Saturday, August 06, 2005

A good man in politics

Today's Philippine Daily Inquirer has for its front page a rather large picture of Senator Raul Roco gesticulating behind a lectern, with the following words from the late senator prominently superimposed on the picture:

When I was 20, I wanted to change the world; at 30, I wanted to change my country; at 60, I realized I wanted only to change myself.

The news report didn't say specifically during which occasion Senator Roco uttered the words. But what could he have meant with that cryptic statement? Did Sen. Roco grow old to be a selfish man ? Because if you seek the literal meaning of the sentence, that's what it says. Was Sen. Roco's political life a case of narrowing altruism?

I think Sen. Roco must have wanted to to use the verb can rather than the verb want, but settled on the latter because using the former would sound defeatist for a presidentiable. The sentence, as I think Sen. Roco must have truly meant, is:

When I was 20, I thought I could change the world; at 30, I thought I could change my country; at 60, I realized I could only hope to change myself.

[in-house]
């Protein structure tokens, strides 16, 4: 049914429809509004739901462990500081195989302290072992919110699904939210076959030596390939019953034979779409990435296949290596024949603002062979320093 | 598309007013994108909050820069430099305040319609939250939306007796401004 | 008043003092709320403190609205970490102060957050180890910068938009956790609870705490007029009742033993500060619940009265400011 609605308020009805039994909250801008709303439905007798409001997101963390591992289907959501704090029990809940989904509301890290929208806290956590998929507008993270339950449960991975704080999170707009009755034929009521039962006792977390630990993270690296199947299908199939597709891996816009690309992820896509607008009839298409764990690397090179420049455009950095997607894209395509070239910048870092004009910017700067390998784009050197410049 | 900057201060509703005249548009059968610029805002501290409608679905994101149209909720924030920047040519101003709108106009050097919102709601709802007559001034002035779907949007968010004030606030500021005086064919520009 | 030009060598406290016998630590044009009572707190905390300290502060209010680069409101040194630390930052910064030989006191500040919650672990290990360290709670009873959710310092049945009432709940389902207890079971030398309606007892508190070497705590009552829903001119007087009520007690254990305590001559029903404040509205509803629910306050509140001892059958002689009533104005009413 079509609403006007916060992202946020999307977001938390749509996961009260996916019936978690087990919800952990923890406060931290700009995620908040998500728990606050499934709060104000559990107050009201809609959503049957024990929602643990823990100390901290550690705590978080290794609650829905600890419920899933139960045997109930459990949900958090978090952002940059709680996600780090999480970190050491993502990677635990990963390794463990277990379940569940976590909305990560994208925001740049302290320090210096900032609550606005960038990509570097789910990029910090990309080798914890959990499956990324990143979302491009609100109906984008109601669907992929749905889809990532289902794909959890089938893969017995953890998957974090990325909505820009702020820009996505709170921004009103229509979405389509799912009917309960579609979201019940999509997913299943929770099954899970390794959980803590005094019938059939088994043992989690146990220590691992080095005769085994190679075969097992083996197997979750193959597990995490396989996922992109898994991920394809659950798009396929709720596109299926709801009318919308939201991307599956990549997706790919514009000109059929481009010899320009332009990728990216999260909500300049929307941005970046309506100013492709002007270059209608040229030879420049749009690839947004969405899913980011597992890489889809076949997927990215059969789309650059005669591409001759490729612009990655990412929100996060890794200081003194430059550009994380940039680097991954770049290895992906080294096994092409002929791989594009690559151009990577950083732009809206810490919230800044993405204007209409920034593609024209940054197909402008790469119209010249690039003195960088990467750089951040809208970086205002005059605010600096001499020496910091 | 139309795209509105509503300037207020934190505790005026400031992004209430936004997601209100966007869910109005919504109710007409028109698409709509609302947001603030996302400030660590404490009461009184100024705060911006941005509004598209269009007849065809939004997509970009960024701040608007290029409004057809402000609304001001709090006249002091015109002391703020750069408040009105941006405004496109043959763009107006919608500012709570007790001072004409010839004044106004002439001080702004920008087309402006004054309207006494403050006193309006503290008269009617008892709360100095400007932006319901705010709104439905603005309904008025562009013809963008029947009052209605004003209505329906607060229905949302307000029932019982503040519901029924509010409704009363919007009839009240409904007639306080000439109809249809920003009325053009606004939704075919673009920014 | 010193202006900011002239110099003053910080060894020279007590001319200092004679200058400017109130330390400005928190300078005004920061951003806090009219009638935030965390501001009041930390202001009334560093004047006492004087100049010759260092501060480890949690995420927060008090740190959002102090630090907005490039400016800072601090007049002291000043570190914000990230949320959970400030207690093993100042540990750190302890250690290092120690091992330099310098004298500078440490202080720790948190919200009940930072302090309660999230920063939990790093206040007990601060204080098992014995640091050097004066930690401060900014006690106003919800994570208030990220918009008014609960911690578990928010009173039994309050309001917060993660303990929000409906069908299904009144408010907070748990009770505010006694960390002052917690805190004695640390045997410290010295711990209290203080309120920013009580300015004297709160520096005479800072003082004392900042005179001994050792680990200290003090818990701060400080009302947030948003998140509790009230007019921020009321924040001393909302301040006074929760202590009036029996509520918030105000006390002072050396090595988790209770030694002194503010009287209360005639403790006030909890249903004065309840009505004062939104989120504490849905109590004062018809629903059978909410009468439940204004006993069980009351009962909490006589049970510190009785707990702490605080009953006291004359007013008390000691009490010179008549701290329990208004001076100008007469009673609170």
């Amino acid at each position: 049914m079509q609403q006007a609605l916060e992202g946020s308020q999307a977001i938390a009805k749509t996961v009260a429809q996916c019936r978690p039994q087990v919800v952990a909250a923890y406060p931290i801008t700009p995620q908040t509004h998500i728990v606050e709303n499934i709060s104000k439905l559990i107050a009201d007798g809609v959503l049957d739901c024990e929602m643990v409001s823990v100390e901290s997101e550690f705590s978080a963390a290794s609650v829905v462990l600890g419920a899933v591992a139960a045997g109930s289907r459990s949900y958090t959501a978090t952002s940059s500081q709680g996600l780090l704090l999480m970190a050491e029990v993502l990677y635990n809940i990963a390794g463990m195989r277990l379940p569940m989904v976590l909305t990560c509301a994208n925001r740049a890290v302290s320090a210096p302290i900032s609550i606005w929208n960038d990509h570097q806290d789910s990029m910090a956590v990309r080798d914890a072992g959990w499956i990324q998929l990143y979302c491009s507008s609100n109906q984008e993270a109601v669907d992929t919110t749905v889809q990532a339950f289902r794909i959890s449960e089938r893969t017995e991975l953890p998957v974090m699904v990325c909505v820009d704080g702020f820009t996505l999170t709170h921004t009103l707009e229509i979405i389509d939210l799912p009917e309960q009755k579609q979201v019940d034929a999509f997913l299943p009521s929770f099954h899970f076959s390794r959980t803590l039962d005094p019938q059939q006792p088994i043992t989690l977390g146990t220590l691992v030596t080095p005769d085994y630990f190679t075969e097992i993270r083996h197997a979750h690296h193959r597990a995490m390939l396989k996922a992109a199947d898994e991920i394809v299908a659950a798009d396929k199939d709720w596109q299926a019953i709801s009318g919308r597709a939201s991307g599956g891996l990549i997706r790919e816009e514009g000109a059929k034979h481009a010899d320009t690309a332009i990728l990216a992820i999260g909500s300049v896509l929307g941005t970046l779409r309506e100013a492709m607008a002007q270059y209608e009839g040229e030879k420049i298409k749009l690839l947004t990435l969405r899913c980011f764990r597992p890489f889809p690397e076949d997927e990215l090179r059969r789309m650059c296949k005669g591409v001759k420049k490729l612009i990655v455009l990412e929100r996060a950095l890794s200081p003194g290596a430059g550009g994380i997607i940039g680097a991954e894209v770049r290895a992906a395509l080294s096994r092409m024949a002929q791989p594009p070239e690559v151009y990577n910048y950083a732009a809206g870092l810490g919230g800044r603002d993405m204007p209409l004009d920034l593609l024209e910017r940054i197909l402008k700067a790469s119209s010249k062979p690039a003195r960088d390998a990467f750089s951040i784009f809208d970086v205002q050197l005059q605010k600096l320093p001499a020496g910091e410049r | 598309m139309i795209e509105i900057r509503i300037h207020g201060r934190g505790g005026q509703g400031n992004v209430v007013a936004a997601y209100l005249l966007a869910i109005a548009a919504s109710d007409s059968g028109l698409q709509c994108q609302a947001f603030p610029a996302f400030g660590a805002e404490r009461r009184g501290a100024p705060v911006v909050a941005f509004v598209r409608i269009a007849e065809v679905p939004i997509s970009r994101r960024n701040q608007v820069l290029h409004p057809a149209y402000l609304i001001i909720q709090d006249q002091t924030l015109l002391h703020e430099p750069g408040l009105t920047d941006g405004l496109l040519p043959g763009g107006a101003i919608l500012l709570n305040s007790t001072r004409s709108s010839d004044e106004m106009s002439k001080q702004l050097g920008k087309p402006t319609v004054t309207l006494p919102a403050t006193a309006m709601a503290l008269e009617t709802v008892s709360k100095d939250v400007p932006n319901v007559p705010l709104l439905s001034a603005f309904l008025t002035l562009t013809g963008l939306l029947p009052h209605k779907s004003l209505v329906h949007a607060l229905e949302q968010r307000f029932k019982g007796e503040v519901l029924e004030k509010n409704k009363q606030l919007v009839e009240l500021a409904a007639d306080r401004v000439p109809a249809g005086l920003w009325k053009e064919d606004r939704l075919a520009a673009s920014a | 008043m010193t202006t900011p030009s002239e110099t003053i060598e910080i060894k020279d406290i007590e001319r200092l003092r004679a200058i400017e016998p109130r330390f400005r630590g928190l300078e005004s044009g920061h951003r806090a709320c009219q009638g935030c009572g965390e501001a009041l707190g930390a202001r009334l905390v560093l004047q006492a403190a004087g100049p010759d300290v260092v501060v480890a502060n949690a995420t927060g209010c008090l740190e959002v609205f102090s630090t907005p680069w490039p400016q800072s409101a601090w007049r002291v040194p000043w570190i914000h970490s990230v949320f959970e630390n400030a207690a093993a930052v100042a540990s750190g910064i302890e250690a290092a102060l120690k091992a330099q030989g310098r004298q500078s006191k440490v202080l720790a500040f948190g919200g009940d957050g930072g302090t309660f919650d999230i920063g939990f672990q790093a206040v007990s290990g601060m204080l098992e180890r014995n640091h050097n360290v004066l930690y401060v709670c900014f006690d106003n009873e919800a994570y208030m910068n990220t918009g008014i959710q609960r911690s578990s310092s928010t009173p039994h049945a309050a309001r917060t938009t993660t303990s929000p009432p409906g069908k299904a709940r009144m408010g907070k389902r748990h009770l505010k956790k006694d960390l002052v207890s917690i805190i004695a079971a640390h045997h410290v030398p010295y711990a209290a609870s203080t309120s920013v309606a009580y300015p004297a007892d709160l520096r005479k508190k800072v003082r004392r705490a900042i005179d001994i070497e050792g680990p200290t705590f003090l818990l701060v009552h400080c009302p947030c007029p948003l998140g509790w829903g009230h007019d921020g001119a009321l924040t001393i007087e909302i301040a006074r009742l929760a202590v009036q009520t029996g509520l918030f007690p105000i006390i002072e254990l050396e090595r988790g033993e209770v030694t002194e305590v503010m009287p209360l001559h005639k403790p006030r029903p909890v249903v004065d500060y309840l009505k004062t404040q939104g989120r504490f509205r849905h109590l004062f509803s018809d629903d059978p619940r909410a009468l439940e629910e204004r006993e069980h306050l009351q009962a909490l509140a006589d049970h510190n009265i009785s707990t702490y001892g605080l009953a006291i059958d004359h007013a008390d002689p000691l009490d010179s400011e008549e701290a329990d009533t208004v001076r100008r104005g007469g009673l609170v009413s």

The Filipino people should have elected Sen. Roco as president back in 1998 when he was still healthy. Among our politicians in the national stage, it's only Roco--only he--who has managed to emerge as a decent and magnanimous man. It is the saddest commentary on our country's politics that a man who seemed infinitely superior could miserably lose to petty middlings. Think about it: A good man in politics is a failure.


R. O. said...

Of course, Roco was just appropriating a popular quote attributed to a bishop of Canterbury, which essentially says, If I hope to change the world, change has to begin with me.

Ronnel said...


The problem with that bishop of Canterbury quote is that one will get bogged down changing oneself, there'll be not much time left to change the world :-)

R. O. said...

You have a point. The quote is just all about priorities, the hierachy of change that needed to be done, which is only logical. It implies that once I have changed myself, then that's the time I can change the world. Then again, changing oneself can take a lifetime, so maybe it's better to want to change the world and hope to change oneself along with it, although anyone can always rebut, How the he_l can you change the world when you can't even change yourself. This is getting to be a chicken-and-egg thing. There must be a middle way here. :)

makoy said...

amen to that.. i voted for Roco..

however, the concept of change according to the quote was clouded by the ambiguity of the word itself.. someone said, internal change is the most decisive.. collective change springs from it.. what change did Roco want for himself.. is it about his political stance?